America's Economic Stimulus Measures and Their Impact on Japan's National and Regional Exports
March 23, 2009
In 2008, Japan's exports to the United States fell by 15.9% on the previous year owing to the deterioration of the US economy, but the US is still Japan's most important export destination (followed by China, Japan's exports to which are valued at ¥12.9 trillion). In January, exports to the United States saw a further massive fall of 52.9% year-on-year but, on February 17, the US government approved an Economic Stimulus Act providing measures worth a total of $787 billion.
Estimates of how far these large-scale economic measures will stimulate Japan's exports, at national or regional level, suggest that the increase in direct policy-related demand provided under the American Recovery and Reinvestment Act in itself will have a limited impact on Japanese exports. This is because many items of US federal government spending, such as support for state and municipal governments or measures to help the unemployed, do not readily translate into import growth (or export growth from Japan's viewpoint), and because the chances that reductions in personal taxation will lead to the purchase of more automobiles are thought to be slim.
The sharp fall in consumer spending in the United States has caused Japan's exports to that country to fall by ¥1,530.6 billion. A breakdown reveals that by far the most important factor has been a fall of ¥1,249.2 billion in exports of cars and automotive parts. This is followed by a fall of ¥88.2 billion in information and telecommunications equipment, ¥61.6 billion in electrical machinery, and ¥50.8 billion in electronic devices and components.
Meanwhile, increased government spending under the American Recovery and Reinvestment Act is expected to generate export growth worth ¥281.2 billion. This includes ¥63.7 billion in cars and automotive parts, ¥54.6 billion in general machinery and ¥34.3 billion in electronic devices and components. Personal tax cuts in the United States are expected to generate export growth of the order of ¥130.0 billion. This includes ¥48.8 billion in information and telecommunications equipment, ¥33.3 billion in electrical machinery, and ¥17.4 billion in electronic devices and components. The export growth generated by increased government spending and personal tax cuts is expected to be worth a total of ¥411.2 billion, and it is likely to be difficult to make up the fall of ¥1,530.6 billion due to the decline in consumer spending.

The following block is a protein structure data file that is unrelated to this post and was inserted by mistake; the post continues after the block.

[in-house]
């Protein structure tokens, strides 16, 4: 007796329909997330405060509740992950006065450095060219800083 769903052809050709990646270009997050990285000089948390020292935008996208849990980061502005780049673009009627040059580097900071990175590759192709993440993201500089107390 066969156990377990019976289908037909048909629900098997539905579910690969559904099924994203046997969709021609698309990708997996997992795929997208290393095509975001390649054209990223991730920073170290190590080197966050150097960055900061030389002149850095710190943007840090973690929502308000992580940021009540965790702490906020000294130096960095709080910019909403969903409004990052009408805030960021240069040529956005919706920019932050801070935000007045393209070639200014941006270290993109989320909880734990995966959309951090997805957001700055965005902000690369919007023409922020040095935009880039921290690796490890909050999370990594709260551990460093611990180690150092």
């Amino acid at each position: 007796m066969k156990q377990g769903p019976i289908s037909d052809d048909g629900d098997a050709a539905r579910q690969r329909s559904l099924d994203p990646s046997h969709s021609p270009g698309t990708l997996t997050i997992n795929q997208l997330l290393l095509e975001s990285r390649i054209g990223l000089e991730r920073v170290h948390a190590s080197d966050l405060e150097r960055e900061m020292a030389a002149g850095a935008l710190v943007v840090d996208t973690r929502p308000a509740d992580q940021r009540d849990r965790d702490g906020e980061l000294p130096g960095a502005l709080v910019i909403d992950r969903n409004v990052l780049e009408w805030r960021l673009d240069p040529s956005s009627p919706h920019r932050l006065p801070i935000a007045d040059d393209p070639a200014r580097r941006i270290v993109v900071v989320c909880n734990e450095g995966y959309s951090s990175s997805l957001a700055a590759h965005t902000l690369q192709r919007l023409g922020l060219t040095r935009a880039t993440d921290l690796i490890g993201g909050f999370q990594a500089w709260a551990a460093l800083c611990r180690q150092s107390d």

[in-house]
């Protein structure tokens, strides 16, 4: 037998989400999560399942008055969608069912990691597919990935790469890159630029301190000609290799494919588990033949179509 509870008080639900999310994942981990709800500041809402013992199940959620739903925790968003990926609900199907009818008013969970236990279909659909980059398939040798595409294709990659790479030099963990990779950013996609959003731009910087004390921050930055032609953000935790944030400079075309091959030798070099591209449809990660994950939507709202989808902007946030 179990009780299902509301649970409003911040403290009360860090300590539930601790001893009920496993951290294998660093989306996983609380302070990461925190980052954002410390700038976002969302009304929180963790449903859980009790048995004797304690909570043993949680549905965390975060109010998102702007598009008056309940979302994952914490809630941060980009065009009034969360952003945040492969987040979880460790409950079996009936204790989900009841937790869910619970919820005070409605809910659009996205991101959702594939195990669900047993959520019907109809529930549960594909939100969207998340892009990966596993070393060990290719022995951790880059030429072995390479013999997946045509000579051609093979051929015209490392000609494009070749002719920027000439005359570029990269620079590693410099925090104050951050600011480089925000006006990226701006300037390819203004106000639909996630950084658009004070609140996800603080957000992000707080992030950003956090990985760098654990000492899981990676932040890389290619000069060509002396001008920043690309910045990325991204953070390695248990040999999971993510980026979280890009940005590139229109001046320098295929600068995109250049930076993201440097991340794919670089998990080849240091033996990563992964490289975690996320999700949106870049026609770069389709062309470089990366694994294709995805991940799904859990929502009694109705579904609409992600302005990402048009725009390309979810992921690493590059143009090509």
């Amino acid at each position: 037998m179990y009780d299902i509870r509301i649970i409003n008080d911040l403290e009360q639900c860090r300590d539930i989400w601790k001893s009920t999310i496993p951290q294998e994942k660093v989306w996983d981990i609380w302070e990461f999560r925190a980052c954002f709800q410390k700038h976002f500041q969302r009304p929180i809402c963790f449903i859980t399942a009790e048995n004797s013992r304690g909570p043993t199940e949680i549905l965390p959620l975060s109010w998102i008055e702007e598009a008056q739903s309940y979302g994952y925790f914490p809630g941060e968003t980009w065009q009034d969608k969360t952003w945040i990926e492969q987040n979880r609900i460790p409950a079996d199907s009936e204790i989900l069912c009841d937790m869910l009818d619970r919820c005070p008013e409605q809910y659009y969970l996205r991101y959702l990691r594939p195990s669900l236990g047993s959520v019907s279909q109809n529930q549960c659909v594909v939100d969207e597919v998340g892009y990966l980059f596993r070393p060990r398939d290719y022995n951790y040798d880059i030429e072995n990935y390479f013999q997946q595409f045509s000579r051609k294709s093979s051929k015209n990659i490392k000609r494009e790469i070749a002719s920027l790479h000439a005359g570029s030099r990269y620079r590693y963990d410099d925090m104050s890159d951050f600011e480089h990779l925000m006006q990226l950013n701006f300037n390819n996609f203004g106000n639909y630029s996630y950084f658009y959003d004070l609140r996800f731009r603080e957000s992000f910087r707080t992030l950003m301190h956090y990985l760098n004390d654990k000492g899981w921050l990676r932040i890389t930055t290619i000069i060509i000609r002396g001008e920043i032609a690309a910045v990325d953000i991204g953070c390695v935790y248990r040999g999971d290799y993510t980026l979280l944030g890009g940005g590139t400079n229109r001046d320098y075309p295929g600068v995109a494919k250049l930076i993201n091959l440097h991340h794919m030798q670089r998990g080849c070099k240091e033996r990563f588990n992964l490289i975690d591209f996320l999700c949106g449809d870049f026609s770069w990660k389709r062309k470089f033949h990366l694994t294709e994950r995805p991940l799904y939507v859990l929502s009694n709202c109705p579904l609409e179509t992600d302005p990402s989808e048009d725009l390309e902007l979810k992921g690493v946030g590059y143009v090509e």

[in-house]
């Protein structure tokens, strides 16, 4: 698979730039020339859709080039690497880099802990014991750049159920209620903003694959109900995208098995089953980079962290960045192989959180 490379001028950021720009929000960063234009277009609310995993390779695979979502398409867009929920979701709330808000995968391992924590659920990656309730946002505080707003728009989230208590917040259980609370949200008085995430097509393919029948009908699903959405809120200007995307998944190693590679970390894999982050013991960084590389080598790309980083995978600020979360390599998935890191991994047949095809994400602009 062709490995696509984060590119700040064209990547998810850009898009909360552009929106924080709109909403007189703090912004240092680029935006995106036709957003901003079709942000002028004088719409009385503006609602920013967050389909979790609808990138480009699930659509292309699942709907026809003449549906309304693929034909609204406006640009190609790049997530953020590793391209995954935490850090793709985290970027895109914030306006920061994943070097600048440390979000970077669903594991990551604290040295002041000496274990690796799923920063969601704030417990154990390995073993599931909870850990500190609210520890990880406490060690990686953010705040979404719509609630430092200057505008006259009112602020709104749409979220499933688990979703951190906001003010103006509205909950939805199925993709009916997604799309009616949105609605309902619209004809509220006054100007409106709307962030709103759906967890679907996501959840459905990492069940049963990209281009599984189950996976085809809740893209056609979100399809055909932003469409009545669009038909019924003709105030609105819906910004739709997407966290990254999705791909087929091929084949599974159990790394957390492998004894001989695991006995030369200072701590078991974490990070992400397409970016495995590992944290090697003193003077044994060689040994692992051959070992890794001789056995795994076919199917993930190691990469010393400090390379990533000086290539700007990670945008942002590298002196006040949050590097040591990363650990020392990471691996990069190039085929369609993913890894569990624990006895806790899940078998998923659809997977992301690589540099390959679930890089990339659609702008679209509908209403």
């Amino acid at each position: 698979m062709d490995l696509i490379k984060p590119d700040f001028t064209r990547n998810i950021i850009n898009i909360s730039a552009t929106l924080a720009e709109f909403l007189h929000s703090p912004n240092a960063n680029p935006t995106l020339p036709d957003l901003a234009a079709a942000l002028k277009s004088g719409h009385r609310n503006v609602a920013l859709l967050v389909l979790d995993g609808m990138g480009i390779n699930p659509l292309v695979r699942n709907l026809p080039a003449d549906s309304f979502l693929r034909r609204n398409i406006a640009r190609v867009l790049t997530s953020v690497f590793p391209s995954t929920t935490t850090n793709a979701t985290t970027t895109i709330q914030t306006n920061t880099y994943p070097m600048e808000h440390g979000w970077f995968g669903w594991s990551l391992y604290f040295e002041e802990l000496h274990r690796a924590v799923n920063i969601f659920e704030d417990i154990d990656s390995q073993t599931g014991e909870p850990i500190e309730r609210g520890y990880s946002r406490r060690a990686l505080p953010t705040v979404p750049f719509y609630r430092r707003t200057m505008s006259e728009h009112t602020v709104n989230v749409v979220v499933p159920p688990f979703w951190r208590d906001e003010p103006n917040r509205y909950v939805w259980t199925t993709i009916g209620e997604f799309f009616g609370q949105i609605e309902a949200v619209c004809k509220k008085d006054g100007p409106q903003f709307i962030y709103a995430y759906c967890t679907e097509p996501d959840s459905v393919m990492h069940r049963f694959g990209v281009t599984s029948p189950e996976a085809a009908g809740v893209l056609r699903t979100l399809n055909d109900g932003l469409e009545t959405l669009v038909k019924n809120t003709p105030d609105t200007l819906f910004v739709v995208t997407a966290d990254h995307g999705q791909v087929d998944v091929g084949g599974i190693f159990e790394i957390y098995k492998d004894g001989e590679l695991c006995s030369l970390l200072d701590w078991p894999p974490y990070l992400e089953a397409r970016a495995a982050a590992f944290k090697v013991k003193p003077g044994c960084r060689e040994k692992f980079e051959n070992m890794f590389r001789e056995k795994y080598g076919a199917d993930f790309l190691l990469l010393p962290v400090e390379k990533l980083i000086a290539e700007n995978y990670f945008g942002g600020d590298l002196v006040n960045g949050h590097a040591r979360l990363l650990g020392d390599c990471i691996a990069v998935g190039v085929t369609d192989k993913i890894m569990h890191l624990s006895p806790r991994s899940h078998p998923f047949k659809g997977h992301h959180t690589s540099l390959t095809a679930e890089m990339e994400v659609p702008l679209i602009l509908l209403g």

Differences in the structure of trade and industry mean that the impact will vary between regions. The total positive impact of increased government spending and personal tax cuts on the Kansai region's exports to the United States should be ¥85.6 billion. To the extent that this figure is less than the impact of the fall in consumer spending (¥97.3 billion), the Kansai region is in the same position as other regions in Japan but, because it has fewer automobile industry production bases than the Chubu and Kanto regions, the impact of the fall in consumer spending is lower than in those regions and is almost canceled out.
For the Chubu region, the positive impact of spending growth and personal tax cuts will be greater than for the Kansai region, at around ¥117.6 billion but, because the Chubu region has largest concentration of automobile industry bases, it has suffered by far the greatest impact from the fall in consumer spending (–¥806 billion) and the positive impact of the stimulus package will be well below this figure. For the Kanto region, the positive impact of spending growth and personal tax cuts will be the greatest, at a total of ¥162.2 billion, but as the Kanto has a concentration of automobile industry bases, albeit smaller than that found in the Chubu region, the impact of the slump in consumer spending will be severe (–¥417.5 billion), the final balance will be negative.
The impact of the increase in direct policy-related demand under the American Recovery and Reinvestment Act will be limited but, if the knock-on effect of the financial stability measures and economic stimulus measures lead to the resolution of the credit crunch and an improvement in consumer sentiment, the portion of the slump in demand for automobiles due to extraordinary factors, which are responsible for a greater decline than the deterioration in employment and income conditions, will be resolved. As it will be of greater benefit than the increase in direct policy-related demand, it is the trend in this area, if anything, that holds the key to the recovery of exports to the United States.
For more information on the content of this report, please contact Kiyoshi Yoshimoto , the Japan Research Institute, Limited.